Modest Subex Q3 Results

Subex, the Indian revenue assurance vendor, has released the figures for the third quarter of FY13; see their press release here.

The figures show improvement from the depressed numbers presented in the last quarter, with Q3 revenues worth USD16.6mn. A million dollar net profit was reported, reversing last quarter’s net loss. Oddly, Subex’s press release described the net profit as a 113% improvement – to describe this as a percentage improvement must surely be an error, and mistakes like this send the wrong message to numerate analysts. Half of this quarter’s net profit stemmed from a beneficial forex fluctuation, and forex swings should always be stripped out when trying to understand Subex’s underlying performance. However, even a superficial review would conclude that year-on-year revenues continue to be well down, and they are not going back to historic levels. In other words, today’s Subex is two-thirds of the business it previously appeared to be.

There was evidence of increased cost-cutting in Subex’s operations, with employee costs being squeezed further. Finance costs crept upwards. And the notes to the accounts repeated last quarter’s revelation of a USD6.6mn tax bill which the company is appealing against.

Previously I argued that Subex needs to pursue a new strategy, in order to bolster confidence in its new management. So far, these results indicate that Subex is on course to slim down to being a business that generates roughly $60mn revenues a year, with enough margin to just about break even whilst covering its current interest costs. Management may have stopped the internal bleeding and put the patient in a stable condition, but that is not the same as a turnaround to genuine business health. Some of Subex’s problems are undoubtedly due to a decline in the market for its core offerings. That begs an important question that Subex’s management team needs to answer. What markets and offerings have they identified which will generate the future growth needed to compensate for current markets and offerings that are in decline? Tough decisions are needed in tough times. It is not enough to pursue a strategy of breaking even if your core market has stopped growing. If you only do that, then one single shock – like an expected tax bill – can push the company under.

Eric Priezkalns
Eric Priezkalns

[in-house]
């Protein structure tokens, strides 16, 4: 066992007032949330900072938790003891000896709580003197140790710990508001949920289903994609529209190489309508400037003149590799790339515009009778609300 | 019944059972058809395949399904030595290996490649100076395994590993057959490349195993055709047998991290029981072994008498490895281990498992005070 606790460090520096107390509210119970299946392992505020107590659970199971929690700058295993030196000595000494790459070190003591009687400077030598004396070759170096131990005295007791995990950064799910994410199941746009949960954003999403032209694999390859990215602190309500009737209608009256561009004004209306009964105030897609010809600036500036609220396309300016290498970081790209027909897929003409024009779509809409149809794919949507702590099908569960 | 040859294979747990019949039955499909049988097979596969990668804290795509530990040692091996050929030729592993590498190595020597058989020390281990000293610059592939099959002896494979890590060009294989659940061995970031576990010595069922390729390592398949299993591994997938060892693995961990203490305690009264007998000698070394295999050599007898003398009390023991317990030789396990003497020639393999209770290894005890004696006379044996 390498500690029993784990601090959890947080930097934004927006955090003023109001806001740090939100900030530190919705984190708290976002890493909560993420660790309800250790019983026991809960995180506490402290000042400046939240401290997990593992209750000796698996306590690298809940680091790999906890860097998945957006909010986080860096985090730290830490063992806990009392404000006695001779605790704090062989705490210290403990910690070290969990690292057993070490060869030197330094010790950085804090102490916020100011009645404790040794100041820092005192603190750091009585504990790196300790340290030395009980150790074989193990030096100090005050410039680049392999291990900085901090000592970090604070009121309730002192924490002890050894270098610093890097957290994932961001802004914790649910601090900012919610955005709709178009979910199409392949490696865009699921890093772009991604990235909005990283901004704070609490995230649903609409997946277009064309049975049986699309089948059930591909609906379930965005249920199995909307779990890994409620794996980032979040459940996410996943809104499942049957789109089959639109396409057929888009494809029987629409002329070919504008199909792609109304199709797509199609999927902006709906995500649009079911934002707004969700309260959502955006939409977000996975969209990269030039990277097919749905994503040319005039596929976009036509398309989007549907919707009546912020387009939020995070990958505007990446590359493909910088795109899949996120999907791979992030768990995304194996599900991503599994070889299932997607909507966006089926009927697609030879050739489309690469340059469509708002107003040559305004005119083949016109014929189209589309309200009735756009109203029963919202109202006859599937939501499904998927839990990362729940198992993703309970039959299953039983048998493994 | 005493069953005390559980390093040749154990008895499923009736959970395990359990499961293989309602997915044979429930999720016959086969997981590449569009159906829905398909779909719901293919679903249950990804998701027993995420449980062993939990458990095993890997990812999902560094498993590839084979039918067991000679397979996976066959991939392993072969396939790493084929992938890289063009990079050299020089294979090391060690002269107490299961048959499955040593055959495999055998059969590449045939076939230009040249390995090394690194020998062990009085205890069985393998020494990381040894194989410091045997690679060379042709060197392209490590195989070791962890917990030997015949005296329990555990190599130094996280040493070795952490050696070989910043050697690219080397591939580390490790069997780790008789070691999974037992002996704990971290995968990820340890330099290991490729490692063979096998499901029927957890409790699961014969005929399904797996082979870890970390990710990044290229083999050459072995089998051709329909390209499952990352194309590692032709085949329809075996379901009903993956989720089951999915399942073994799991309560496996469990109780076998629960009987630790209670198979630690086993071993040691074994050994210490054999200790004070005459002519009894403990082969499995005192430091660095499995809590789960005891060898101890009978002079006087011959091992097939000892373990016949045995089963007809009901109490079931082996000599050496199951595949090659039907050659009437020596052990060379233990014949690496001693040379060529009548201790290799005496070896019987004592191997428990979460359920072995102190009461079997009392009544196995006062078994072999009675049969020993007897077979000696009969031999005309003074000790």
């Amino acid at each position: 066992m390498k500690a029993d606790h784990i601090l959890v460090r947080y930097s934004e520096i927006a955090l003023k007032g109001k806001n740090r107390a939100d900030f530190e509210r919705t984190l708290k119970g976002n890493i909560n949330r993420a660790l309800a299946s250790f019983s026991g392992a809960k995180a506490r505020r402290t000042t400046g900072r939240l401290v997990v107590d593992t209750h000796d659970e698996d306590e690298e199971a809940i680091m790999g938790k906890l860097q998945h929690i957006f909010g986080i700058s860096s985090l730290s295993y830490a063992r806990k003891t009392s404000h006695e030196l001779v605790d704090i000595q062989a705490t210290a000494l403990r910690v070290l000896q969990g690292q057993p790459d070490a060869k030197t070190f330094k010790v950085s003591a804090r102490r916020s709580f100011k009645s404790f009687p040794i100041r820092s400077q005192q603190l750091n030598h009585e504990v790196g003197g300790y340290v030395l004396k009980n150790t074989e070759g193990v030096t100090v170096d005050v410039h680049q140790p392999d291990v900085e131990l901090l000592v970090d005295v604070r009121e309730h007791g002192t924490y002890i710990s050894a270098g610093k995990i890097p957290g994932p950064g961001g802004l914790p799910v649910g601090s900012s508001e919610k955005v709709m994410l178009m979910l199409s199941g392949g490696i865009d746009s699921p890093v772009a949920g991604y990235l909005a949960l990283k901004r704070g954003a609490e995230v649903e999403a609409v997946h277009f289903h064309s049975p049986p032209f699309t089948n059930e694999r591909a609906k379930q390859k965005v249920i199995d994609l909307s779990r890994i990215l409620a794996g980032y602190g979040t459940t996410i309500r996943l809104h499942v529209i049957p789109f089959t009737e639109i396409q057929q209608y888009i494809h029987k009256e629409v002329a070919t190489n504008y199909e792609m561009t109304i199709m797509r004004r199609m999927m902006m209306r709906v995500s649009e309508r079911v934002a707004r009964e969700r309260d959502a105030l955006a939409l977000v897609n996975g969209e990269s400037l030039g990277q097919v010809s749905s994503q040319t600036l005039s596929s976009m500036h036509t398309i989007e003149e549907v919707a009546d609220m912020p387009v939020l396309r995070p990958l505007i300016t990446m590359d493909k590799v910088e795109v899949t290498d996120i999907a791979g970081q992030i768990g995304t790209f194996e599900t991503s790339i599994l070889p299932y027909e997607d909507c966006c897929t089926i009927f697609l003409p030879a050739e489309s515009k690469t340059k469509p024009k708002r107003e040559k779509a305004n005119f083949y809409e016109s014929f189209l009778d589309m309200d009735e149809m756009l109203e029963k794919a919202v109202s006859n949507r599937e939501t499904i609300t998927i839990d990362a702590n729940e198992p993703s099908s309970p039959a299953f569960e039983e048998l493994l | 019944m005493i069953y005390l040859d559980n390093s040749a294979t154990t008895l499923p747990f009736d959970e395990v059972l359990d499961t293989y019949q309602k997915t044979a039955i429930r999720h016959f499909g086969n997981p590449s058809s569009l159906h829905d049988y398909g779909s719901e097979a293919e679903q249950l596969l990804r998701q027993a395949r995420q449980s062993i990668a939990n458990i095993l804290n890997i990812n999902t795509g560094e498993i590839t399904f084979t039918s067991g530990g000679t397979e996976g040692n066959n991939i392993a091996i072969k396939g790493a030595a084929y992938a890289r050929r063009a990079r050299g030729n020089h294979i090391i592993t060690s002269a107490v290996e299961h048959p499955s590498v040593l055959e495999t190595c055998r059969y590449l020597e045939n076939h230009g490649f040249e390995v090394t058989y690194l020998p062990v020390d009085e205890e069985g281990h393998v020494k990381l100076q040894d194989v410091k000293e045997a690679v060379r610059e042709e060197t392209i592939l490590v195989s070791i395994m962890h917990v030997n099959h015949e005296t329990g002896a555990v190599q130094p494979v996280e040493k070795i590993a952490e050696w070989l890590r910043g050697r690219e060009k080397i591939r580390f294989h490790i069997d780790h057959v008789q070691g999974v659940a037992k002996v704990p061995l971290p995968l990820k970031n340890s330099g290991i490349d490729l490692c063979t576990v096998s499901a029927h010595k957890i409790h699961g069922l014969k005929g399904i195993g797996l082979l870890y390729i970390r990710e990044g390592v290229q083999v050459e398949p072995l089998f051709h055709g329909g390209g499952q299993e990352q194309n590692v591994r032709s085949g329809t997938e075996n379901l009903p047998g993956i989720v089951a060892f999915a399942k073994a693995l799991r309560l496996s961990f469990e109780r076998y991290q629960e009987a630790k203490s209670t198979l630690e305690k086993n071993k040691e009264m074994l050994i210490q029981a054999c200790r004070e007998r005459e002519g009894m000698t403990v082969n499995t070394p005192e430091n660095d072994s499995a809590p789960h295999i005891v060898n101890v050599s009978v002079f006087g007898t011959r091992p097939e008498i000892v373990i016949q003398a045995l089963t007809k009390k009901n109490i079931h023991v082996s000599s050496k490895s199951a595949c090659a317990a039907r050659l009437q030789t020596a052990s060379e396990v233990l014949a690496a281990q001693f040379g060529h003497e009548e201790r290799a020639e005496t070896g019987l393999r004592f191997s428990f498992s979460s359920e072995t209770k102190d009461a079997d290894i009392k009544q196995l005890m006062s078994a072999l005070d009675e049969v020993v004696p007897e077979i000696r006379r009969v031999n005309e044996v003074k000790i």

Eric is a recognized expert on communications risk and assurance. He was Director of Risk Management for Qatar Telecom and has worked with Cable & Wireless, T‑Mobile, Sky, Worldcom and others.   Eric was lead author of Revenue Assurance: Expert Opinions for Communications Providers, published by CRC Press. He was a founding member of Qatar's National Committee for Internet Safety and the first leader of the TM Forum's Enterprise Risk Management team. Eric currently sits on the committee of the Risk & Assurance Group, and is an editorial advisor to Black Swan. He is a qualified chartered accountant, with degrees in information systems, and in mathematics and philosophy.   Commsrisk is edited by Eric. Look here for more about Eric's history as editor.
  • Joseph Nderitu

    The results look at best shaky. What you have said about the need for Subex management team to start grappling with the question of what markets and offerings will support future growth holds for all RA/FM tools vendors. If the bubble has not burst yet, it is approaching the bursting point. Employee costs being cut is another worrying trend. Whilst I don’t have details of what has been cut, some advice out there holds that when things are not looking good, that is when you need your best brains around – that is also the time that you do not cut down on your marketing, advertising and other promotional costs. We recently saw what happened to Connectiva and whilst the situation at Subex and the other vendors looks far from the Connectiva mess, in this industry, 10 years is sometimes equal to 10 minutes and things can get murky pretty quickly. Generally, CSPs are no longer willing (or able) to pay as much as they used to, for automation projects because they have their own set of challenges – penetration is high, price cuts are the order of the day, customer demands are up hence cost of service is high, ARPU graphs point one way – downwards. I am not surprised that press releases of vendors announcing new contracts seem to be down to a small trickle. I rarely hear of group deals. That said, it means there is room for serious innovation and breaking new grounds. Are the vendors up for it?